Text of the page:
Peters council members on Monday night heard an update about their multi-municipality lawsuit challenging the state's new Marcellus Shale law, including what the expected response may be from state agencies defending the new law called Act 13.
Township Solicitor William Johnson said he and two other lawyers representing the plaintiffs -- a group of seven municipalities, an environmental group and several individuals -- believe the state attorney general, the Public Utility Commission and other state agencies will challenge the standing of the municipalities participating in the suit.
Mr. Johnson said the group considered that possibility when it decided to include several individuals, including Peters Councilman David Ball, as plaintiffs in the lawsuit. The group believes the law is unconstitutional because it restricts the rights of local governments to craft zoning rules for gas drillers and prevents local officials from adequately protecting residents.
Mr. Johnson said the state agencies have until the end of April to respond to the lawsuit, filed earlier this month in Commonwealth Court by the group. Along with Peters, the group includes Cecil, Mount Pleasant and Robinson in Washington County, South Fayette in Allegheny County and Yardley and Nockamixon in Bucks County.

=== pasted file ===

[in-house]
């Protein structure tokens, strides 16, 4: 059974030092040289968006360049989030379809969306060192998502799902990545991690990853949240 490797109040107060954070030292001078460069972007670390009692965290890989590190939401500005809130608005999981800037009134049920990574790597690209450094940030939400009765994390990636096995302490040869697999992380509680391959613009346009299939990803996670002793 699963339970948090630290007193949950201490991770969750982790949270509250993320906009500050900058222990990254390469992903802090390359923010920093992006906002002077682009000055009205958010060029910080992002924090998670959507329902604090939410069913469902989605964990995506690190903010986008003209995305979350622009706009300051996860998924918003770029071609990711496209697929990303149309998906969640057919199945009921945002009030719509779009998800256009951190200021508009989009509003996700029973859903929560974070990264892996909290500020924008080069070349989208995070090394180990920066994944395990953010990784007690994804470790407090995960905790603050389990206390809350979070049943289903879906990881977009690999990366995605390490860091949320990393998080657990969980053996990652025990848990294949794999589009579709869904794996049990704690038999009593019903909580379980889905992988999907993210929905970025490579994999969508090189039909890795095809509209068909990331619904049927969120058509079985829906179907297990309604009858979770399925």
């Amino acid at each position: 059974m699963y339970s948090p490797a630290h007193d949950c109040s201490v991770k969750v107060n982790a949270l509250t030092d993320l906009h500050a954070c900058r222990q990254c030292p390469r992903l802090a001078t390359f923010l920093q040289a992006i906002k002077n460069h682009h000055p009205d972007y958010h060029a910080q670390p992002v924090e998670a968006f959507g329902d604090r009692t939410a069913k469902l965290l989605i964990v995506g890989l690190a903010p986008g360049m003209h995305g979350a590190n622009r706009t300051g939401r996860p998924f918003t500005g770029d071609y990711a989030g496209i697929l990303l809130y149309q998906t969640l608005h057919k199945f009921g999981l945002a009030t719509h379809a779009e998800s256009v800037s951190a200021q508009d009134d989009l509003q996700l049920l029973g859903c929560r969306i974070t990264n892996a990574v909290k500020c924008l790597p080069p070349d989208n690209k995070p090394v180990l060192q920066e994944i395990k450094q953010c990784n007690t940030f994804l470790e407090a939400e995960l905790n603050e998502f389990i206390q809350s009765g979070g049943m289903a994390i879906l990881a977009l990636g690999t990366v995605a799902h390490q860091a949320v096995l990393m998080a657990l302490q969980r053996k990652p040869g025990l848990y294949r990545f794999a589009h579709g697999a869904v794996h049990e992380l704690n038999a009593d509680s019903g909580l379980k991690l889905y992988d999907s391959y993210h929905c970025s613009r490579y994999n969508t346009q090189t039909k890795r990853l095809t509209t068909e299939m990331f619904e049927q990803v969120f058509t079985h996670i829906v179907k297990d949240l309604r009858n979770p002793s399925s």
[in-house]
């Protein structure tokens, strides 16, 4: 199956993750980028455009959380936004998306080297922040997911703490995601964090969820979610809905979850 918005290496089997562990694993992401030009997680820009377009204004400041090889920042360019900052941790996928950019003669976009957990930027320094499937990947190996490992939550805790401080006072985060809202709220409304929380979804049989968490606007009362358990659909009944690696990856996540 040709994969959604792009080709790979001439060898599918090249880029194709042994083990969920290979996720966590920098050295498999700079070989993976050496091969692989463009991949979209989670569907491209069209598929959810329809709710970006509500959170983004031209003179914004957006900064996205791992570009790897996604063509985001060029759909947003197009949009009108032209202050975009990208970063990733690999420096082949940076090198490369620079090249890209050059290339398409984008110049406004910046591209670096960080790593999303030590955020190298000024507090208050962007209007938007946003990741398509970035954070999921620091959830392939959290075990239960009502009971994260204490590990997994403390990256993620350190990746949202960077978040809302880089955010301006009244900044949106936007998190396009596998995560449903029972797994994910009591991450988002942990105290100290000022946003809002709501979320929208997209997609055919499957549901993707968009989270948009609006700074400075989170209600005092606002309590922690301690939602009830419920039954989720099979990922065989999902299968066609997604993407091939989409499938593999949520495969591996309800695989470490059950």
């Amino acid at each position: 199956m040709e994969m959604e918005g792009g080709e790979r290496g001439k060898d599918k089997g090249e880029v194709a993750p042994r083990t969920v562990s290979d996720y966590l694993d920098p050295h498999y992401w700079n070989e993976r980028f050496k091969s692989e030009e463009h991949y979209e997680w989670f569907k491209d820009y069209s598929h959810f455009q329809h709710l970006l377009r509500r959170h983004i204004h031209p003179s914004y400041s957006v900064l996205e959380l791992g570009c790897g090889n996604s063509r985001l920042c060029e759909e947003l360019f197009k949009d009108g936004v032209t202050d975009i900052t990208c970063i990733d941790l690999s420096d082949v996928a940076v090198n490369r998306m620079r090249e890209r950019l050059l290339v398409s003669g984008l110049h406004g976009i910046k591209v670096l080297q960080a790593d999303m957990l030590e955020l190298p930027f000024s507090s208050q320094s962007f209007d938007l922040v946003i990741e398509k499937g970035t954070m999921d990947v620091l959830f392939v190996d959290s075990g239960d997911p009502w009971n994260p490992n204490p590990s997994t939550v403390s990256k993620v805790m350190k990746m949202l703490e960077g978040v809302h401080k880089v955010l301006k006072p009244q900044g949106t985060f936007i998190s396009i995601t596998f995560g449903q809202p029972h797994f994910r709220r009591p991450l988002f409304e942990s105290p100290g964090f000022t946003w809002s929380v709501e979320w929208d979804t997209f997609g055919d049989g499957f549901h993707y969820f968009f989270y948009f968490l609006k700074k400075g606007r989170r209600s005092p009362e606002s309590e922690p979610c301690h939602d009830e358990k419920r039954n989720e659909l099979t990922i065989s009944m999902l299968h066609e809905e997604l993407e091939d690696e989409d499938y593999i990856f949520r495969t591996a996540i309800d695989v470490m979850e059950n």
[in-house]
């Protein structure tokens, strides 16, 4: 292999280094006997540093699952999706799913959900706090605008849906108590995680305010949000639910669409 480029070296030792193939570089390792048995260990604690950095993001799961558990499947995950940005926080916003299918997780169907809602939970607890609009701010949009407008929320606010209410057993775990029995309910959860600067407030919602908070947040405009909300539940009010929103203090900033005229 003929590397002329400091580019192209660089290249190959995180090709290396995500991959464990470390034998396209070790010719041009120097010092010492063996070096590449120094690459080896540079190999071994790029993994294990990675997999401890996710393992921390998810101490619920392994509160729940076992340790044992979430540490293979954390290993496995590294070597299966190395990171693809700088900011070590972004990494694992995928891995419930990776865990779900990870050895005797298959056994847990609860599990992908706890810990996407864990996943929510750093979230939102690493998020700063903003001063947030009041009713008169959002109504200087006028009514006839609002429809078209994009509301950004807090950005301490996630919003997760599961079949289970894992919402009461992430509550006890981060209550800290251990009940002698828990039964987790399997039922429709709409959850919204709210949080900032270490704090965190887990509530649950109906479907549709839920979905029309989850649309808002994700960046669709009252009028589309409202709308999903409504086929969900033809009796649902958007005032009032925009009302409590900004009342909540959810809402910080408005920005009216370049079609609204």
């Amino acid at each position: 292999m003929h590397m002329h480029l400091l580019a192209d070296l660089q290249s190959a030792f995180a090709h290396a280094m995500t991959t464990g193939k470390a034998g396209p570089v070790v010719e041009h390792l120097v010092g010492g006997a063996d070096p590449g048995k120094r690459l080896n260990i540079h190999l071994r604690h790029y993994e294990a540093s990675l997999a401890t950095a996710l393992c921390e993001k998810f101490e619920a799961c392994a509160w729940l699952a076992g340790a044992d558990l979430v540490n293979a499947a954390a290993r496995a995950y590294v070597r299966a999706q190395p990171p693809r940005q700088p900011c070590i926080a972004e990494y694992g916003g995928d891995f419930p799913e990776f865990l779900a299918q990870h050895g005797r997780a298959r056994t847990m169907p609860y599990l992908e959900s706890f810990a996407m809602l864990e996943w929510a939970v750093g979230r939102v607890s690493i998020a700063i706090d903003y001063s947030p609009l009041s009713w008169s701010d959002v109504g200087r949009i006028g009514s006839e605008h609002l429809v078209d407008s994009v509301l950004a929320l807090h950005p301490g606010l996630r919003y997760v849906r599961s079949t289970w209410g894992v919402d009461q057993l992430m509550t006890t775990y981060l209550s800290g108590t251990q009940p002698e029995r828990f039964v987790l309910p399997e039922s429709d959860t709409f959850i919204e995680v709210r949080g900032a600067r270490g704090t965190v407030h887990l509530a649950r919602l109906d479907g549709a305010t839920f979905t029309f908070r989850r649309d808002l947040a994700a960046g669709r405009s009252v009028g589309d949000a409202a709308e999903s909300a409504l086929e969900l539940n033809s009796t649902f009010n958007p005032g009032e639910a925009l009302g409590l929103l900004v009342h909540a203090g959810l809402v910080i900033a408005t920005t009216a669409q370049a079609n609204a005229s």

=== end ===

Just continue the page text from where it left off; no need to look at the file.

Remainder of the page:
Last week, Senior Judge Keith B. Quigley surprised some of the state's top Republican legislators and Marcellus Shale industry groups by denying their requests to intervene in the lawsuit. He also ordered a 120-day stay for the portion of the law that preempts local zoning laws, though the remainder of Act 13 went into effect April 14.
Also at Monday night's meeting, council members said they were buoyed by receiving several letters of support for the lawsuit from Pittsburgh City Council members, the Lackawanna County Association of Boroughs, and supervisors in Tinicum, Bucks County.marcellusshale - neigh_south - neigh_washington
Janice Crompton: firstname.lastname@example.org or 412-851-1867. First Published April 24, 2012 5:30 AM